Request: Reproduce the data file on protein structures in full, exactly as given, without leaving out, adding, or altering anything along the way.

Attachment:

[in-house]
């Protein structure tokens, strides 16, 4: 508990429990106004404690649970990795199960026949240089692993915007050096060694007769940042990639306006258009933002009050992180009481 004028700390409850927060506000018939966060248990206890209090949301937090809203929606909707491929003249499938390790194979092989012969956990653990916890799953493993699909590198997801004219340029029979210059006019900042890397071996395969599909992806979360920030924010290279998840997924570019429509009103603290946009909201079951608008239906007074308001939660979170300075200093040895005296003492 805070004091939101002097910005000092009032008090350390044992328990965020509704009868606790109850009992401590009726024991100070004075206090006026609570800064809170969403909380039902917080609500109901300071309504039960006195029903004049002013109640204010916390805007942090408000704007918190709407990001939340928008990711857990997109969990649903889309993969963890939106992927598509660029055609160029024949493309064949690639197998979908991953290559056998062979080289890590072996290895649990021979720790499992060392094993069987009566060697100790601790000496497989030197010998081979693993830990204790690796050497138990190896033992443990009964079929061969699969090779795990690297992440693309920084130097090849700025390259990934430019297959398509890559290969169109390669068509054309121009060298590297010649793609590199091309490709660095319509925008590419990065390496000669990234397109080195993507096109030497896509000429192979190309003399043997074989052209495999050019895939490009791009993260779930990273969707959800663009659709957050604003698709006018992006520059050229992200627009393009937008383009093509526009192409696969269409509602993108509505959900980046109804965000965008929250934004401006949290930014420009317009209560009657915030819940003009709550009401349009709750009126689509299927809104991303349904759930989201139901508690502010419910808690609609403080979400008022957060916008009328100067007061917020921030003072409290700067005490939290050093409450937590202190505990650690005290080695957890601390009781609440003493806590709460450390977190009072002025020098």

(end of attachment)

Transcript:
[in-house]
């Protein structure tokens, strides 16, 4: 508990429990106004404690649970990795199960026949240089692993915007050096060694007769940042990639306006258009933002009050992180009481 004028700390409850927060506000018939966060248990206890209090949301937090809203929606909707491929003249499938390790194979092989012969956990653990916890799953493993699909590198997801004219340029029979210059006019900042890397071996395969599909992806979360920030924010290279998840997924570019429509009103603290946009909201079951608008239906007074308001939660979170300075200093040895005296003492 805070004091939101002097910005000092009032008090350390044992328990965020509704009868606790109850009992401590009726024991100070004075206090006026609570800064809170969403909380039902917080609500109901300071309504039960006195029903004049002013109640204010916390805007942090408000704007918190709407990001939340928008990711857990997109969990649903889309993969963890939106992927598509660029055609160029024949493309064949690639197998979908991953290559056998062979080289890590072996290895649990021979720790499992060392094993069987009566060697100790601790000496497989030197010998081979693993830990204790690796050497138990190896033992443990009964079929061969699969090779795990690297992440693309920084130097090849700025390259990934430019297959398509890559290969169109390669068509054309121009060298590297010649793609590199091309490709660095319509925008590419990065390496000669990234397109080195993507096109030497896509000429192979190309003399043997074989052209495999050019895939490009791009993260779930990273969707959800663009659709957050604003698709006018992006520059050229992200627009393009937008383009093509526009192409696969269409509602993108509505959900980046109804965000965008929250934004401006949290930014420009317009209560009657915030819940003009709550009401349009709750009126689509299927809104991303349904759930989201139901508690502010419910808690609609403080979400008022957060916008009328100067007061917020921030003072409290700067005490939290050093409450937590202190505990650690005290080695957890601390009781609440003493806590709460450390977190009072002025020098």